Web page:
For many beginning developers, starting a project may seem overwhelming, given the number of problems that need to be solved and the complexity of the code involved.
One way to make your project seem less intimidating is to write your application in pseudocode before starting to code. Pseudocode uses non-technical language to describe the steps needed to execute the application.
Let’s take a look at an example:
We also know that our function will finish by returning the largest number, so we can add the pseudocode for that. It helps to structure your pseudocode similarly to the eventual code, so the indentation of our pseudocode will match the indentation of our actual code.
Next, we take a look at how the function is constructed. Our function will take an array as a parameter. We will need to create a temporary variable that holds the largest number. Our new pseudocode looks like this:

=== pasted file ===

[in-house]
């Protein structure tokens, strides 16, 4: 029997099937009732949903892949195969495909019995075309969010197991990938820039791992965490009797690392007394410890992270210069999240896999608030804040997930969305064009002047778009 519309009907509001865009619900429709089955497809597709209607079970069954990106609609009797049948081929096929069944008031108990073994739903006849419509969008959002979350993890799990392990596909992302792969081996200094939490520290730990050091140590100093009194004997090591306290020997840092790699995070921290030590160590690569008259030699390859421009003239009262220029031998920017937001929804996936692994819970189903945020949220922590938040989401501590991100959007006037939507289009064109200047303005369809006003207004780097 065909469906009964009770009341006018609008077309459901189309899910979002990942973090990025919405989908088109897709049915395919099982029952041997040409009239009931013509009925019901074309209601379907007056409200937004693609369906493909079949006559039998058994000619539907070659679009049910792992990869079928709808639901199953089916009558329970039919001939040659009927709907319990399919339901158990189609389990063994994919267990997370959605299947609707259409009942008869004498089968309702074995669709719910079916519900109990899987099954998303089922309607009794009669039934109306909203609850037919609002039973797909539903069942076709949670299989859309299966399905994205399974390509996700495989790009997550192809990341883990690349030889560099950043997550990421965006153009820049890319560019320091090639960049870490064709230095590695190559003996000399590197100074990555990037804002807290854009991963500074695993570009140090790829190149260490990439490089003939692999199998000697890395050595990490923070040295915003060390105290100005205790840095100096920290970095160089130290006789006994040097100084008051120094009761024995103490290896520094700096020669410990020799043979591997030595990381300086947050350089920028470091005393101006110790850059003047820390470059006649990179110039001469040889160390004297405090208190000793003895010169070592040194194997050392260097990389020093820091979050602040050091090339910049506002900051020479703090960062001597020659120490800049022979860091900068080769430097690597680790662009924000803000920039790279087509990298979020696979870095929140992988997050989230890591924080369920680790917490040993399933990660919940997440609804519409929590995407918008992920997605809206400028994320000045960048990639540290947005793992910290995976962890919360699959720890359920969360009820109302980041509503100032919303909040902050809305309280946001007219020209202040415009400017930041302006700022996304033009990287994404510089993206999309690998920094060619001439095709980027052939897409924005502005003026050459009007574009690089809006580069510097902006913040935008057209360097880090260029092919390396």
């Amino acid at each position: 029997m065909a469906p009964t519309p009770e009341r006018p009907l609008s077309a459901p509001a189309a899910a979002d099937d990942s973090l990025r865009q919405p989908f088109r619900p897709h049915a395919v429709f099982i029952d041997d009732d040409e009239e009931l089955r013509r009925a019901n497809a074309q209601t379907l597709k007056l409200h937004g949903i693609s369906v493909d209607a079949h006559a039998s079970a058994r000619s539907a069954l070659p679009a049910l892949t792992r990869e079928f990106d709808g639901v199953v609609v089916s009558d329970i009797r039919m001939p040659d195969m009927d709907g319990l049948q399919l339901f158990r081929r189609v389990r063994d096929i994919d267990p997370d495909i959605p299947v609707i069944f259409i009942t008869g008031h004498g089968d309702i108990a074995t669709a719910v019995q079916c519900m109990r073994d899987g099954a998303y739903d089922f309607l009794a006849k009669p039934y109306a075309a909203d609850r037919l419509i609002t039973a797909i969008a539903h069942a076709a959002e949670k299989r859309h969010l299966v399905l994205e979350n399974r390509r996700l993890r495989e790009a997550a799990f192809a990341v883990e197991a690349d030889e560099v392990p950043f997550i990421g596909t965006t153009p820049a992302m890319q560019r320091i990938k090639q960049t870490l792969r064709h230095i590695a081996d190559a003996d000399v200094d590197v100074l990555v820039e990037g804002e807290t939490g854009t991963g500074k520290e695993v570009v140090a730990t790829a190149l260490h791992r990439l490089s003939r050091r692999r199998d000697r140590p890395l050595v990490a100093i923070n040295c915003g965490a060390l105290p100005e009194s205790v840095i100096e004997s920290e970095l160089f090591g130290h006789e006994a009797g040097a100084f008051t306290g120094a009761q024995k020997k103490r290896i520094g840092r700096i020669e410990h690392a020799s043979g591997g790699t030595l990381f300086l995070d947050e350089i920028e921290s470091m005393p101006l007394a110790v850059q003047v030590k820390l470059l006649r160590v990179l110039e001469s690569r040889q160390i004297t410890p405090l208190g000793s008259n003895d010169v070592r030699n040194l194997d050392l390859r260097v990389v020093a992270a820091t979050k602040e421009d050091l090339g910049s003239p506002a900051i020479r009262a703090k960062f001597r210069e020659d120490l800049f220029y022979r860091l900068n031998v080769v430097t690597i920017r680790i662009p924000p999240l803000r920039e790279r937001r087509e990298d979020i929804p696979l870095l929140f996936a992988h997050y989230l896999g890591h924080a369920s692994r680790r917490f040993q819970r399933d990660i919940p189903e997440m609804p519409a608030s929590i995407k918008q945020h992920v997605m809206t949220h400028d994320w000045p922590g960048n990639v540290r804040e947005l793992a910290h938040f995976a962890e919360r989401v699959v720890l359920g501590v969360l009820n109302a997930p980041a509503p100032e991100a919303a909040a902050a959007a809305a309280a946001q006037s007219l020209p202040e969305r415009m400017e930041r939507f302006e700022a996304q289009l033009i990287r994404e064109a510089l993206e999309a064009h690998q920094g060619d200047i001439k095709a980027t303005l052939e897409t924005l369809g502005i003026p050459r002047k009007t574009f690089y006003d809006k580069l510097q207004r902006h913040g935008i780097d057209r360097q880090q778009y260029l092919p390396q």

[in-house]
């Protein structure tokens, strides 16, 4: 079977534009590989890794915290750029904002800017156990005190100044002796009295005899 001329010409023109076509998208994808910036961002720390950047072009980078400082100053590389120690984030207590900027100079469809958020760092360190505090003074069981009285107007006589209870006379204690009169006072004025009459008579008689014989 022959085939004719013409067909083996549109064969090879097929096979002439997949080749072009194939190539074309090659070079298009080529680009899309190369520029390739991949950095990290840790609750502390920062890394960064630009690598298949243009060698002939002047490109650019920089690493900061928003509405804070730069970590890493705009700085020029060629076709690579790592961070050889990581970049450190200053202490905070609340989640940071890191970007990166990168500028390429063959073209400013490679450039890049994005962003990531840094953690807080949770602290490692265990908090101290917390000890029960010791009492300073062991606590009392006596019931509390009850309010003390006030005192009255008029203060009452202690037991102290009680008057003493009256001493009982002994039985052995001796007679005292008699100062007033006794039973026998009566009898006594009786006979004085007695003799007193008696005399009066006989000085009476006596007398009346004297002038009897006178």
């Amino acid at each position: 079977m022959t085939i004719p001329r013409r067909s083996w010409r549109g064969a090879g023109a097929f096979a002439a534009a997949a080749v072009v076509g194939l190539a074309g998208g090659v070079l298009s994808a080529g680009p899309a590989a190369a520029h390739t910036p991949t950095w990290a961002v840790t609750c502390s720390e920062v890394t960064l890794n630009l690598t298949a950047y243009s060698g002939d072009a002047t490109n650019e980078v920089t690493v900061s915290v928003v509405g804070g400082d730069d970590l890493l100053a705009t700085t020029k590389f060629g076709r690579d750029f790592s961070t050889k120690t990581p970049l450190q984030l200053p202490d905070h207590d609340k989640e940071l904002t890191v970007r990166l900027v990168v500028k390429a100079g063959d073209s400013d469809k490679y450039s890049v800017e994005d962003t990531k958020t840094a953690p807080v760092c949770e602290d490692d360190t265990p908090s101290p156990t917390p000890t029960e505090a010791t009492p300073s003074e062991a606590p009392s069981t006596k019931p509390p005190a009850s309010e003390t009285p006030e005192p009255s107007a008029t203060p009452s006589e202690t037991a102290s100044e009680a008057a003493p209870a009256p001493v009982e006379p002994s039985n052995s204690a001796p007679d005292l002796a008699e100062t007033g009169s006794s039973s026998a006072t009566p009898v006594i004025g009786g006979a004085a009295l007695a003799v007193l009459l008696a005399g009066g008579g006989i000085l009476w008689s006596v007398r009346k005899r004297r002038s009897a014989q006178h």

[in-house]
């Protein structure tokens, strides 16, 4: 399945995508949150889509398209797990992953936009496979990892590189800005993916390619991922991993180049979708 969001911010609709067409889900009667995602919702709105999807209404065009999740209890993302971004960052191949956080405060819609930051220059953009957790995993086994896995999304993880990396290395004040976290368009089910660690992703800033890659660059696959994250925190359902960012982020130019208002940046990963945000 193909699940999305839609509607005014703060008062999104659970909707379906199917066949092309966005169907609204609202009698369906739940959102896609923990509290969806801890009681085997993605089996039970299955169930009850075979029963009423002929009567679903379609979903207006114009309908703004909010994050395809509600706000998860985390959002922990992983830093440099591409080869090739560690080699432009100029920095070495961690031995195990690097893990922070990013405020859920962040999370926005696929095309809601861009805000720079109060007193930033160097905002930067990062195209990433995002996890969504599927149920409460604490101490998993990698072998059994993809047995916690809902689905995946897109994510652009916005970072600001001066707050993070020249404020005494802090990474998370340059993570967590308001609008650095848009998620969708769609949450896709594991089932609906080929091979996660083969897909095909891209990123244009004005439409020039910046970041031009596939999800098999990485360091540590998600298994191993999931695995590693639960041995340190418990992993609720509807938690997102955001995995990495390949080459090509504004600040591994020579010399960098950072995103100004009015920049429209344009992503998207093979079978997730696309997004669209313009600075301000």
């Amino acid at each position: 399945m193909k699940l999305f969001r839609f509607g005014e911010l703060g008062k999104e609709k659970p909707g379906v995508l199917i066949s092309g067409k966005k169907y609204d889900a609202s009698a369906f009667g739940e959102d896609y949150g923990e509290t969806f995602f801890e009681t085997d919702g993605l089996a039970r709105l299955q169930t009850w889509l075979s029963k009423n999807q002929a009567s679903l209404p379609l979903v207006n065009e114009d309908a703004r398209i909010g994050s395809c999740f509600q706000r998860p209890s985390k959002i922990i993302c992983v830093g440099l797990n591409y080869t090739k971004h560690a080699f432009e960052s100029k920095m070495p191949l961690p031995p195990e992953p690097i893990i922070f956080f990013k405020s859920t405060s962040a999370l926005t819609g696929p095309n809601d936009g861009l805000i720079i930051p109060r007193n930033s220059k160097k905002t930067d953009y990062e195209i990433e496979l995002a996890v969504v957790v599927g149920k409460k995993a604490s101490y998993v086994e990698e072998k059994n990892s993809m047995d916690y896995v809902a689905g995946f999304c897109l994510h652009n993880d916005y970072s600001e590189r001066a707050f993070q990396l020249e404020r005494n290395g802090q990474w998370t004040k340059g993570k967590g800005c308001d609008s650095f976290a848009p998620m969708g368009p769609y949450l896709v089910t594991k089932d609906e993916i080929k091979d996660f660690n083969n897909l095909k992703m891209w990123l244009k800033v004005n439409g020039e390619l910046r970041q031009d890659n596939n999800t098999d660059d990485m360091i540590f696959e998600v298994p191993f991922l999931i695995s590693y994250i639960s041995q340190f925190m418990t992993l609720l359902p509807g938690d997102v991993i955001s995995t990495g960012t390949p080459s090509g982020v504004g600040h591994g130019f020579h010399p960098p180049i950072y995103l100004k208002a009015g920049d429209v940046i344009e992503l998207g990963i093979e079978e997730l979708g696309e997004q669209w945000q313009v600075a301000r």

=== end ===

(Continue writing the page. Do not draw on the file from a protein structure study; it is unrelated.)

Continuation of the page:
Then we will loop over the array.
Finally, we will compare the numbers inside the loop.
Now that we’re done with our pseudocode, we can add the actual code.
Some of these steps may seem too detailed to experienced developers, but working with pseudocode (especially in large and complex applications) can help you not only in structuring your code, but will make it easier for other developers to understand your code. It also makes documenting your code easier since you can use the most relevant parts of the pseudocode as comments.